On February 15th 1989 the Soviet Union finally pulled the last of their combat troops out of Afghanistan, leaving only a few technical advisors. The Marxist government was expected to collapse very quickly by the Mujahideen rebels, so much so that a government in exile was set up. The cabinet's first meeting, with ten of the sixteen ministers appointed was held at a rebel training base consisting of a few stone huts in the mountains. There they were told that their next meeting would be in a very different location, Kabul! However this governmental collapse failed to materialise. So the Mujahideen, possibly prompted by the Pakistanis, drew up their own plan. The idea was to capture Jalalabad, giving the government in exile a foothold inside Afghanistan.

The choice of attacking Jalalabad seems an odd one. The government troops had somewhere in the region of 12000 soldiers, while the Mujahideen had about 7000 men they could deploy. Equally the civilian population was seen to be very loyal to the government, some said that it was the second most loyal place in Afghanistan after Kabul. However it was seen as a test case to see how easy it is to capture a city, plus it was seen as having a large impact on the government.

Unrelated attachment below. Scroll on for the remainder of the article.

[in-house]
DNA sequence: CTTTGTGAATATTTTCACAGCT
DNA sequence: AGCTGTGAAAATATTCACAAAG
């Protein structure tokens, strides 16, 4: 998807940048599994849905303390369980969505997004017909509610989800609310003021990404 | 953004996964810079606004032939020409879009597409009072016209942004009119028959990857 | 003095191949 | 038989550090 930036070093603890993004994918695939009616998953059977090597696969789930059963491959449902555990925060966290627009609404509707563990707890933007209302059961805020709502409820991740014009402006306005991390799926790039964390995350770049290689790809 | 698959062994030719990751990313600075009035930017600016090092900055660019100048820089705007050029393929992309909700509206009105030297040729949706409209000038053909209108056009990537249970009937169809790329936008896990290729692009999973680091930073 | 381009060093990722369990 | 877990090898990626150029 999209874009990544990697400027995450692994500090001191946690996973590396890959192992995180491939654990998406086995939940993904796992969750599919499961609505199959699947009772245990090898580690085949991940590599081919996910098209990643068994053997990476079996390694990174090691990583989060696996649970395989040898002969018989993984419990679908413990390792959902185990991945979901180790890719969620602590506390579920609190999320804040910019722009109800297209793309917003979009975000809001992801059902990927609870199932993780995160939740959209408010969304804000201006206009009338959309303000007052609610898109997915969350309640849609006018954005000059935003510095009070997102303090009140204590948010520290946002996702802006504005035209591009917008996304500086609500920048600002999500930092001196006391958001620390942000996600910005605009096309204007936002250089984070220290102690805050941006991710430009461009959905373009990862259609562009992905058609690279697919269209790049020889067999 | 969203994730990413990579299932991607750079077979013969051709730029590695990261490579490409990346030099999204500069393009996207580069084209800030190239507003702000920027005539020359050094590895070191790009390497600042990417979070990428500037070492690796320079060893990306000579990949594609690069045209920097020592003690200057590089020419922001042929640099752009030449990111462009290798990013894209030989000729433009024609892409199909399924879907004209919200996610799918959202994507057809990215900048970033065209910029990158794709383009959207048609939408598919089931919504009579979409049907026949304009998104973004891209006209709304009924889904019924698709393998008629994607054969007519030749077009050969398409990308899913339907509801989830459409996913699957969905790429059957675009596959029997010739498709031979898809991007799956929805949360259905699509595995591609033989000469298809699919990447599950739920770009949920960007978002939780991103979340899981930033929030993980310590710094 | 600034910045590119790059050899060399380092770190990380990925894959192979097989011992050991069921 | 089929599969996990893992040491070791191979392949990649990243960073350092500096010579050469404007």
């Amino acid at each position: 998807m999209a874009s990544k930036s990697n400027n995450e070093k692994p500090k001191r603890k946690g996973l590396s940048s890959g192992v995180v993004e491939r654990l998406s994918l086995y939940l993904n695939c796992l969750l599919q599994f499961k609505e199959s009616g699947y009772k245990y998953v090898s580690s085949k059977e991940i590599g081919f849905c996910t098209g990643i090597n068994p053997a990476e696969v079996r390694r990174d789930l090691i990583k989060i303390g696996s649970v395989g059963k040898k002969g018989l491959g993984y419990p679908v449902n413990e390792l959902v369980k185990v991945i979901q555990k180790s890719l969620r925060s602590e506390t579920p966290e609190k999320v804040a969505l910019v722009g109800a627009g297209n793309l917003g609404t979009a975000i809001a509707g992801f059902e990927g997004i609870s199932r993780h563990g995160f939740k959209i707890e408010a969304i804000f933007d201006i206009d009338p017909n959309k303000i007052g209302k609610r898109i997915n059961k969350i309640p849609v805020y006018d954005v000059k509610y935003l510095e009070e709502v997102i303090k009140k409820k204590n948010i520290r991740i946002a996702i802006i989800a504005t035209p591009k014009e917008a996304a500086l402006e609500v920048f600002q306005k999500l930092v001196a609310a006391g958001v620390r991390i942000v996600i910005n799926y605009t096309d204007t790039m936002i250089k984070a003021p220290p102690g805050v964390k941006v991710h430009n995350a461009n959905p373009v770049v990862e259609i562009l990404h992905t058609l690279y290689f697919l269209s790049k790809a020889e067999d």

So on the 5th of March 1989 the Afghanistan forces launched their attack. Successes at the start of the attack despite the smaller force of attackers seemed to bode well. The main highway into the city was cut, and the rebels managed to get to the airfield after two days. They also overran several garrisons.
However in the last case several of the government soldiers who surrendered were executed by the rebels. When word of these massacres got around the government troops refused to surrender as they knew they'd have no chance. With the airfield surrounded the government could only get helicopters into the city, and even that was risky. Equally using jets and helicopters to attack the enemy was made massively more dangerous by the presence of US supplied Stinger missiles. However by the 9th the airport had been recaptured, and the attack blunted. At the height of the battle the rebels fired over 12,000 rockets, mortars and artillery rounds over a period of 24 hours.